Thursday, 7 February 2013


“Astronomy compels the soul to look upwards and leads us from this world to another.” - Plato

Next week, an asteroid will approach Earth in what is being described as a historic “close shave”. Astronomers say that there’s no chance that the rock will crash into our planet on this occasion. The 45 meter long asteroid 2012 DA14 will approach earth and on February 15 will be as close as 27,700 kilometres. This is extremely close and personal on cosmic terms, coming nearer than the ring of satellites that are in geosynchronous orbit. This will be the closest distance of approach that we know of in advance for such a large asteroid, however, there is no need to predict doom.

NASA has a special department called the “Near-Earth Object Program Office” and this can accurately predict the asteroid’s path with the observations and measurements already obtained. It is known that there is no chance that the asteroid might be on a collision course with Earth. The approach, however, will provide a unique opportunity for researchers to study a near-Earth object up close.

Asteroid 2012 DA 14 was discovered in February last year by astronomers with the La Sagra Sky Survey in Spain. The asteroid has been orbiting the sun once every 368 days, though next week’s close pass will reduce its orbital period to 317 days. At its closest approach on February 15, the rock will be just 1/13th as far from Earth as the moon is and will whiz by our planet at about 28,000 km/h as it makes its closest pass for at least the next 30 years.

The asteroid will be visible as a point of light through binoculars and small telescopes during the close encounter. The best observing will be from Eastern Europe, Asia and Australia, NASA officials said. 2012 DA 14 will have faded considerably by the time Earth’s rotation brings the object into view for people in the continental United States. Radar astronomers plan to take images of the asteroid about eight hours after closest approach using the Goldstone antenna in California’s Mojave Desert, which is part of NASA’s Deep Space Network.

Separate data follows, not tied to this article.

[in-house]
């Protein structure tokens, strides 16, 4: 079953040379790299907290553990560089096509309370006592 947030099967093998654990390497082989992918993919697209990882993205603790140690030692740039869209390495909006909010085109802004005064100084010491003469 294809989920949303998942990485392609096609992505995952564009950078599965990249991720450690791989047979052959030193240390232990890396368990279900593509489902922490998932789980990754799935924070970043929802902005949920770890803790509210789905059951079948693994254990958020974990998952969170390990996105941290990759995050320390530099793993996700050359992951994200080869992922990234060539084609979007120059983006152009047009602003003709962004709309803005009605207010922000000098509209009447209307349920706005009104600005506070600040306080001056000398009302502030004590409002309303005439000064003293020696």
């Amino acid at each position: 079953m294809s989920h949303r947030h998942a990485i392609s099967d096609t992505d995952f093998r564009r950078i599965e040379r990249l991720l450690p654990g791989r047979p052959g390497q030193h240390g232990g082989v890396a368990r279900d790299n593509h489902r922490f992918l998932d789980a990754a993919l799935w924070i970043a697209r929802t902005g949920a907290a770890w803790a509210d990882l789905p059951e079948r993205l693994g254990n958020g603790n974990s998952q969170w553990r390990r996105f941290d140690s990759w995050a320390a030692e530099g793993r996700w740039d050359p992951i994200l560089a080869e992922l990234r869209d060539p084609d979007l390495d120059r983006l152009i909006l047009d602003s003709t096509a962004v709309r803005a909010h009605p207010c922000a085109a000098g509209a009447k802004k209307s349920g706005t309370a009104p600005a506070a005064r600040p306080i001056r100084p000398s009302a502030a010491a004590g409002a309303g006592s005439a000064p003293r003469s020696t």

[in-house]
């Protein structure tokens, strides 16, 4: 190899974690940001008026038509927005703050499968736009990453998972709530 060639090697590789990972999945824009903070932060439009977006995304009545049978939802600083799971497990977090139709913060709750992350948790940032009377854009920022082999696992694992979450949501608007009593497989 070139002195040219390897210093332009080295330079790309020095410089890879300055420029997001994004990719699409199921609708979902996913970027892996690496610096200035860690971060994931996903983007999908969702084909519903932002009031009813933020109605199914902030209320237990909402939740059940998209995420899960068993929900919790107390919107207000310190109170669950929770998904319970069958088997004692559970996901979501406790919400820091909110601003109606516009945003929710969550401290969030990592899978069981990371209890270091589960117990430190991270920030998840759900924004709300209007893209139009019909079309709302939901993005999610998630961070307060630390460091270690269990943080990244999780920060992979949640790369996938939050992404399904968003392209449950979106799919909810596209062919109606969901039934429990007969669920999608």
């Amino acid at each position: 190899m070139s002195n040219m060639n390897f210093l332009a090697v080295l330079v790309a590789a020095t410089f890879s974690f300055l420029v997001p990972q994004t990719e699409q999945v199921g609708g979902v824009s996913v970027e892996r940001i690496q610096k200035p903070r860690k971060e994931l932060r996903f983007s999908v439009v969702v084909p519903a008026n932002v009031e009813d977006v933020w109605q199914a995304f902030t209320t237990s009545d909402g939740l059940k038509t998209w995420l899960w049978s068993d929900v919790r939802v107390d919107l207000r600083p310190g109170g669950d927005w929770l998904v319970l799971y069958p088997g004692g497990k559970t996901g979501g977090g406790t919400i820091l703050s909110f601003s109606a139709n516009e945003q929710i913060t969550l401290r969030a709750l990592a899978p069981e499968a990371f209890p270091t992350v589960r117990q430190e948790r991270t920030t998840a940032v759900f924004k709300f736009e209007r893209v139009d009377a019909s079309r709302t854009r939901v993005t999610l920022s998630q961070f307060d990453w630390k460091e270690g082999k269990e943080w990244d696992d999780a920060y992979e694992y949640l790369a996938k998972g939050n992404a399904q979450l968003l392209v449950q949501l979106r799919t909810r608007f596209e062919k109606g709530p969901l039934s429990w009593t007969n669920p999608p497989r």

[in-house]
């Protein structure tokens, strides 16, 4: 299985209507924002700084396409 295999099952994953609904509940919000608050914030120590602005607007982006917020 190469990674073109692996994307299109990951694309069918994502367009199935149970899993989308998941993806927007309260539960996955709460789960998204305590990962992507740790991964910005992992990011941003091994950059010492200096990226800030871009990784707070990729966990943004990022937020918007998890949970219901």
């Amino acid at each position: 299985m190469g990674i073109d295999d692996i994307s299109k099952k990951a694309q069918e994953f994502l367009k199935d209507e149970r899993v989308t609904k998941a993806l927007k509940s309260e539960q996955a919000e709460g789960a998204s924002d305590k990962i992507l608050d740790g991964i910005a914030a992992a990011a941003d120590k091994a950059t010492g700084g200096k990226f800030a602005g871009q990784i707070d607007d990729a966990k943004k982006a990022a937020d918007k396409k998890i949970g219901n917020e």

Several other known asteroids have approached Earth even more closely than 2012 DA14 will, but those objects were all smaller. Asteroids of the size of 2012 DA14 flit past earth about once every 40 years and actually hit Earth every 1,200 years or so. Other relatively large asteroids have probably zipped very close to Earth recently without being spotted. Astronomers have identified more than 9,000 near-Earth asteroids to date, but perhaps a million or more such space rocks are thought to exist. If 2012 DA14 did strike our planet, it would likely cause serious damage on a local scale. An object of similar size flattened 2,000 square km of forest when it exploded above Siberia's Podkamennaya Tunguska River in 1908.

The asteroid seems to have a very prosaic name, but it reflects the rule of nomenclature for minor heavenly bodies. I think I’ll call it “Valentino” given its discovery by Spanish scientists around about February 14! There is already an asteroid called “Eros”!

As if this cosmic even wasn’t enough, a comet is approaching our sun and some scientists say it could dazzle as a “comet of the century” later this year. Comet ISON was discovered in September 2012 by Russian astronomers Vitali Nevski and Artyom Novichonok using a 0.4-metre telescope of the International Scientific Optical Network (ISON), near Kislovodsk. Incidentally, “ison” in Greek means a drone note, or a slow-moving lower vocal part, used in Byzantine chant and some related musical traditions to accompany the melody, thus enriching the singing, at the same time not transforming it into a harmonized or polyphonic piece. Hence the comet will enrich the music of the spheres!

Comet ISON will make its closest approach to the sun on November 28, when it will approach within 1.2 million km of our star’s surface. As of mid-January, the comet’s tail was more than 64,400 km. If the comet survives the approach, and does not fade or break apart, it could transform into a spectacular celestial sight, rivaling the full moon, scientists have said. The comet will make its closest approach to Earth on Dec. 26, when it will fly within 64 million km of our planet. It poses no impact threat to the Earth, NASA scientists said.

1 comment:

  1. See this article: